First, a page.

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To date, there are four randomized controlled trials (SPCG-4, PIVOT, ProtecT, and PREFERE) and 14 observational studies which provide evidence regarding the oncologic outcomes for patients undergoing expectant management for intermediate-risk prostate cancer. In ProtecT, there were very few prostate cancer-related deaths observed at 10-years of follow-up, without differences between treatment approaches. Notably, this study included 21% of men with grade group 2/3 disease and 2% of men with grade group 4/5 disease. Further, the active monitoring utilized in this trial is somewhat less intensive than most active surveillance regimes. In this study, 5 of 8 men treated with active monitoring who died of prostate cancer were diagnosed with Gleason 7 prostate cancer with many patients having a large number of involved biopsy cores (up to 6). Thus, according to contemporary guidelines, many of these patients may not be considered appropriate candidates for active surveillance.

Among the 14 observational studies, median follow-up ranges from 1.8 to 8.2 years and many have demonstrated no evidence of metastasis or prostate cancer-specific mortality with observation.

However, in the Sunnybrook cohort, Gleason pattern 4 was a major predictor of metastasis. Patients with Gleason score 3+4 had increased rates of metastasis at 10 and 15 years following surveillance initiation compared to those with Gleason score 6. Those with Gleason score 4+3 had even further higher rates of metastasis. Additionally, the volume of Gleason pattern 4 disease discriminates the risk of biochemical recurrence for men with grade group 2 prostate cancer.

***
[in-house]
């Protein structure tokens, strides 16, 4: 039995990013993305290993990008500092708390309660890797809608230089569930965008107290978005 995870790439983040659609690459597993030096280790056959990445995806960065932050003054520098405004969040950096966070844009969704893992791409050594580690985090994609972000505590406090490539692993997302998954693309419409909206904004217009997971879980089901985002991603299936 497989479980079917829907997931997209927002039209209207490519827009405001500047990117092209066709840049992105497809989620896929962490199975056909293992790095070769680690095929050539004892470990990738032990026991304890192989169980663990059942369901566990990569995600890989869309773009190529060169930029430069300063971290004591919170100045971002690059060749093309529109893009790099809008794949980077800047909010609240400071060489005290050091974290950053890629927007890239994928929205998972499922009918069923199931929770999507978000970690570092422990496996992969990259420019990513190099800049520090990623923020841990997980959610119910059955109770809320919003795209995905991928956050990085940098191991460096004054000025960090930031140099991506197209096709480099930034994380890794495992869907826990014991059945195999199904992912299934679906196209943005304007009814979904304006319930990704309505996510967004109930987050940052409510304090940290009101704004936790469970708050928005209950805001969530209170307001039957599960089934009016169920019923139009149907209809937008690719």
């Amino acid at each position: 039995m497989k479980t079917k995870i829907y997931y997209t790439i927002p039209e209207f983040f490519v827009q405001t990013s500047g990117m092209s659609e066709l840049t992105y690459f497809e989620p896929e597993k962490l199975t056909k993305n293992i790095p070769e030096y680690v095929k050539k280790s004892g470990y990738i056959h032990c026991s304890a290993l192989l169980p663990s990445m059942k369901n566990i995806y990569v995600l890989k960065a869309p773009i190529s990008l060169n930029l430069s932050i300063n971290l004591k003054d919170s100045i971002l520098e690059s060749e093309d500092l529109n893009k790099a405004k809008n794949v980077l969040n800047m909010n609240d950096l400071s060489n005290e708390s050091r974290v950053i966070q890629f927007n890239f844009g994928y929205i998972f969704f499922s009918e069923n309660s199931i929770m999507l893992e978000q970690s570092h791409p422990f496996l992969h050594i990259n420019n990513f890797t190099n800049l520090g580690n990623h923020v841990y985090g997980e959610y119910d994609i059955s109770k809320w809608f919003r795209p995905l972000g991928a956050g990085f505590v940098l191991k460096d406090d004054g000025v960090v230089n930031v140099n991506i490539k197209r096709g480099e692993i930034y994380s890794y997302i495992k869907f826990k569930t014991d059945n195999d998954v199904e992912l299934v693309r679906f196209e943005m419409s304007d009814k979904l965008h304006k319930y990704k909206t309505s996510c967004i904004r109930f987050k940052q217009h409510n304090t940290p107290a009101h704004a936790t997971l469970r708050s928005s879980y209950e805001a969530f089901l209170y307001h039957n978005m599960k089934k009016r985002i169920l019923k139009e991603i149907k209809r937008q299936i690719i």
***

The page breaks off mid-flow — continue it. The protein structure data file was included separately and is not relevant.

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Compared to these historical data, Dr. Ehdaie argued that contemporary active surveillance (with the reclassification of cribriform glands to pattern 4, the use of mpMRI, increasing numbers of biopsy cores, the utilization of confirmatory and surveillance biopsies, and use of genomic classification markers) is expected to result in better outcomes for patients with intermediate-risk prostate cancer.

Dr. Ehdaie emphasized that data support the proportion and total length of Gleason pattern 4 is associated with worse outcomes among patients with grade group 2 prostate cancer undergoing radical prostatectomy. Indecision curve modeling, the total length of Gleason pattern 4 across all biopsy cores best predicts the risk of adverse pathology at the time of radical prostatectomy. However, both total length and percentage of pattern 4 are associated with biochemical recurrence following radical prostatectomy.

Additionally, he emphasized the importance of alterations in germline DNA damage response genes as potential adverse prognostic factors for active surveillance with an increased rate of progression seen among men with mutations in BRCA1, BRCA2, or ATM.

He, therefore, concluded that active surveillance is a viable option for select patients with grade group 2 prostate cancer, after appropriate selection. Notably, quantification of the pattern 4 disease on biopsy may be useful for patient selection.


Presented by: Behfar Ehdaie, MD, MPH, Memorial Sloan Kettering Cancer Center

Written by: Christopher J.D. Wallis, University of Toronto Twitter: @WallisCJD during the 2021 Society of Urologic Oncology (SUO) Winter Annual Meeting, Orlando, FL, Wed, Dec 1 – Fri, Dec 3, 2021.